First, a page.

The allure of my rage was undeniable, but I had things to do.

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11 thoughts on “The upside of rage

  1. I’m sorry to hear about what you have been through, but thank you very much for sharing this. Anger and rage get a bad rep. I know I’ve pushed anger down simply because it’s a ‘bad’ thing to feel. But as you’ve pointed out, anger has a place and it has a purpose, just like all emotions. Sometimes we need to feel and we need to express.

    I followed this post to the post about your mother’s suicide. That was a very brave thing to share, and it was emotional to read. You wrote it (and this) very well.

    Liked by 1 person

    • Thank you! Comments like these are wonderful to read, and thank you for taking the time to add your thoughts! I agree completely, you’ve hit the nail square on the head. As one of the negative emotions anger certainly does get a bad rap but it has it’s time and place, especially in the grieving process. It needs to be given the space and respect it deserves so that we can move through it.

      And please don’t be sorry! I’m not. The way I grew up made me who I am today, and I like that person. Also, I think that our emotional scars, if we let them, can make us more empathetic, more understanding, more compassionate, more beautiful people. I wrote about it here.

      And also thank you for your comments on my post about my mother’s suicide. It was one of the most terrifying things that I’ve hit publish on, because being that vulnerable (even in writing) felt a little like stripping down bare and taking a stroll down the street. Ironically, that’s what convinced me that I was probably on the right path.

      It was emotional to write, and I desperately wanted to convey that, but the story seems so much bigger than me I feel I’ll never quite do it justice. So I’m honored to hear it was emotional to read. It means I got it just a little bit right.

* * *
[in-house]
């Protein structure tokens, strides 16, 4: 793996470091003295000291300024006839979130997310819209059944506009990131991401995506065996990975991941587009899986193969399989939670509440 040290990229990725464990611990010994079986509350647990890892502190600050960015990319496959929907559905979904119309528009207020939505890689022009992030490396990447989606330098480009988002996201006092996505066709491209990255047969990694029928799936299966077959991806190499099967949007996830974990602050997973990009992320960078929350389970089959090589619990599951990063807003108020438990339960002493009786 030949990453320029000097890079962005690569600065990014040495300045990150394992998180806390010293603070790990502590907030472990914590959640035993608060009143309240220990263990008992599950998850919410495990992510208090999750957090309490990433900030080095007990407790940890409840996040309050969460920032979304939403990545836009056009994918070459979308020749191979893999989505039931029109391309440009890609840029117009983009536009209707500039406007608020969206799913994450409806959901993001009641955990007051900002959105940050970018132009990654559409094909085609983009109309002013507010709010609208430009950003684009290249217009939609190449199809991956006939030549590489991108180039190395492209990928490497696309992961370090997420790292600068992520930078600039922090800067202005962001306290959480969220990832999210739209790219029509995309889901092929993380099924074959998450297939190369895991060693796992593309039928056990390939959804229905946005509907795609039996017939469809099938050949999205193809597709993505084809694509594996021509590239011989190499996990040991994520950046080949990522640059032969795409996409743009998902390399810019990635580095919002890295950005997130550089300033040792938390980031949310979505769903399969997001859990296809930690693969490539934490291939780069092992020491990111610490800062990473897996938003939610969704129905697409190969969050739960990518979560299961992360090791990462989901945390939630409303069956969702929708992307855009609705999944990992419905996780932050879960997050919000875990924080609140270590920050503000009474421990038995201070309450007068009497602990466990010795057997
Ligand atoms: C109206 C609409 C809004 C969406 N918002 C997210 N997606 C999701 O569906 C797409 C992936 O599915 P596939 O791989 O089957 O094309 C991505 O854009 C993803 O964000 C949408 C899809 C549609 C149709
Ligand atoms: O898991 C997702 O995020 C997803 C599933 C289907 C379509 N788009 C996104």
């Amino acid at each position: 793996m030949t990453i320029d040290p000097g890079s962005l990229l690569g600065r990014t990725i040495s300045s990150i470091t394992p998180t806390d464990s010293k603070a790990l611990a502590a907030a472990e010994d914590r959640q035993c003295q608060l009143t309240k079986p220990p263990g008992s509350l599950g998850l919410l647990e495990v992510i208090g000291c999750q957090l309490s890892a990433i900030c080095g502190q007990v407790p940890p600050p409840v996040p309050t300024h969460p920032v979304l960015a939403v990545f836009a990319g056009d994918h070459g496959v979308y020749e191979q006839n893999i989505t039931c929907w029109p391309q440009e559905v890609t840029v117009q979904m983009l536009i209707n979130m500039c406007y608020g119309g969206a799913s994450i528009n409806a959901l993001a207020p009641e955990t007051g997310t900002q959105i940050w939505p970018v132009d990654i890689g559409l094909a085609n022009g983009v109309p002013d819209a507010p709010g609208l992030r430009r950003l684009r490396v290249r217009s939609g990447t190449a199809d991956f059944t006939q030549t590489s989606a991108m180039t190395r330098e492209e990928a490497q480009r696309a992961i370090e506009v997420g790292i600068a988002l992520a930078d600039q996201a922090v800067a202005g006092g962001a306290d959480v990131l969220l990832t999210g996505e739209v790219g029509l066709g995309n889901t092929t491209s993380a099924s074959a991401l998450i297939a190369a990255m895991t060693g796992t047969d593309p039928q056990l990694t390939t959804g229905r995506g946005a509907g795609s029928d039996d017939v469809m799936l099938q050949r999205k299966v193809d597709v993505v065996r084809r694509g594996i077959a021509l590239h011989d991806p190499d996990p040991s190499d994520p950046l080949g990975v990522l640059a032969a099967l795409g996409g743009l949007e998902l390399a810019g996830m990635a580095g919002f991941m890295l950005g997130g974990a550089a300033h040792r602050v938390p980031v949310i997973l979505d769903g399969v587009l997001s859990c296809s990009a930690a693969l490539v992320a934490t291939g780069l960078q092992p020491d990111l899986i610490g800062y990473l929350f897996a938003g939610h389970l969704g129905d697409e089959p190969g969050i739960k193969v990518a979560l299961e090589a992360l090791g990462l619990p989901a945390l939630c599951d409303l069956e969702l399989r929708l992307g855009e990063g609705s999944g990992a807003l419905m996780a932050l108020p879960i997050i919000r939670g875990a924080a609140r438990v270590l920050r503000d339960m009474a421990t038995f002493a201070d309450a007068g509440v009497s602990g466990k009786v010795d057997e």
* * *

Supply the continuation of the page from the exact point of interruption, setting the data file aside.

Liked by 1 person

      • I definitely think you’re right, that our emotional scars shape who we are. Some days (I’m a little ashamed to admit) I wonder if maybe being unbroken would be worth the price of being a different, perhaps lesser, person. But it’s impossible to go through life and stay completely whole, so perhaps there’s not much point wondering.

        Thank you for linking me to your other post. It fits very well with what I was just thinking.

        Liked by 1 person

  2. Sorry about this experience. I am familiar with the feeling of rage bubbling under the surface. I hold mine in most of the time and pretend to be pretty chill, but every once in a while I want to spout off and sometimes it’s the little things that do. I hope that writing this down helps you deal with this even a little.

    Liked by 1 person

    • Thank you for your insightful comment and kind words. I do my best not to hold onto anger, and I think for the most part I’m pretty good at it. Occasionally, life gives us pretty good reason to be angry though, and I guess I just wanted to give this emotion a space to be talked about. Anger isn’t considered ‘socially appropriate’ and therefore is often suppressed and not given adequate space to be expressed, even though it’s complete natural and in some circumstances, even healthy.

      Although on the other hand, perhaps it’s just one of those stories rattling around in my head and I wanted to share.

      Either way, thank you for reading! 🙂

      Like

      • Thank you for allowing it come out. I think it is something that people need to hear, so thanks for letting me read about it. And you really are a very talented writer. And by the way, the other post about your mother’s suicide made me tear up a little. Thanks for that one too.

        Liked by 1 person